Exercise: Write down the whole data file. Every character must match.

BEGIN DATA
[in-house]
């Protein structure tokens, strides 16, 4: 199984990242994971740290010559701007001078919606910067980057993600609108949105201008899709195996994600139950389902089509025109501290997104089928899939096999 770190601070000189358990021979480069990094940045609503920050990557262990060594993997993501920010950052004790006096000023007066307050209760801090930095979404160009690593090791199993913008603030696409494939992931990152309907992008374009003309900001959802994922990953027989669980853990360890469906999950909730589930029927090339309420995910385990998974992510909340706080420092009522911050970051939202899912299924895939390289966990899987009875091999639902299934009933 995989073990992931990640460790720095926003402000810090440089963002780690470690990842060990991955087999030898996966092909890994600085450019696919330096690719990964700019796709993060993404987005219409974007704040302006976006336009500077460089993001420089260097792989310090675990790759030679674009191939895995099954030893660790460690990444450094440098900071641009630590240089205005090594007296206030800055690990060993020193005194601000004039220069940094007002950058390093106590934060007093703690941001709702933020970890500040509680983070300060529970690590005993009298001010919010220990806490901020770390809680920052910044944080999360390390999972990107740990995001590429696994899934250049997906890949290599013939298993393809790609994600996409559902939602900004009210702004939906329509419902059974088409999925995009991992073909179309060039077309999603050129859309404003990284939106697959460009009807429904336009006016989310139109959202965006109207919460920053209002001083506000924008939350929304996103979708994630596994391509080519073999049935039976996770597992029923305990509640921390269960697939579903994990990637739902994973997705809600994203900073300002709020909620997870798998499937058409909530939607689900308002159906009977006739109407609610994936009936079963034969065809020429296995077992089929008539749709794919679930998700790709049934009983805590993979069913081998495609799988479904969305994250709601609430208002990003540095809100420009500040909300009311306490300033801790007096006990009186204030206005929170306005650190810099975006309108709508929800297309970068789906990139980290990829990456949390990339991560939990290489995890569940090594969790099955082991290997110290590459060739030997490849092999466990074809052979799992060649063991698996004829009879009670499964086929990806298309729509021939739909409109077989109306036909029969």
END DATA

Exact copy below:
[in-house]
């Protein structure tokens, strides 16, 4: 199984990242994971740290010559701007001078919606910067980057993600609108949105201008899709195996994600139950389902089509025109501290997104089928899939096999 770190601070000189358990021979480069990094940045609503920050990557262990060594993997993501920010950052004790006096000023007066307050209760801090930095979404160009690593090791199993913008603030696409494939992931990152309907992008374009003309900001959802994922990953027989669980853990360890469906999950909730589930029927090339309420995910385990998974992510909340706080420092009522911050970051939202899912299924895939390289966990899987009875091999639902299934009933 995989073990992931990640460790720095926003402000810090440089963002780690470690990842060990991955087999030898996966092909890994600085450019696919330096690719990964700019796709993060993404987005219409974007704040302006976006336009500077460089993001420089260097792989310090675990790759030679674009191939895995099954030893660790460690990444450094440098900071641009630590240089205005090594007296206030800055690990060993020193005194601000004039220069940094007002950058390093106590934060007093703690941001709702933020970890500040509680983070300060529970690590005993009298001010919010220990806490901020770390809680920052910044944080999360390390999972990107740990995001590429696994899934250049997906890949290599013939298993393809790609994600996409559902939602900004009210702004939906329509419902059974088409999925995009991992073909179309060039077309999603050129859309404003990284939106697959460009009807429904336009006016989310139109959202965006109207919460920053209002001083506000924008939350929304996103979708994630596994391509080519073999049935039976996770597992029923305990509640921390269960697939579903994990990637739902994973997705809600994203900073300002709020909620997870798998499937058409909530939607689900308002159906009977006739109407609610994936009936079963034969065809020429296995077992089929008539749709794919679930998700790709049934009983805590993979069913081998495609799988479904969305994250709601609430208002990003540095809100420009500040909300009311306490300033801790007096006990009186204030206005929170306005650190810099975006309108709508929800297309970068789906990139980290990829990456949390990339991560939990290489995890569940090594969790099955082991290997110290590459060739030997490849092999466990074809052979799992060649063991698996004829009879009670499964086929990806298309729509021939739909409109077989109306036909029969």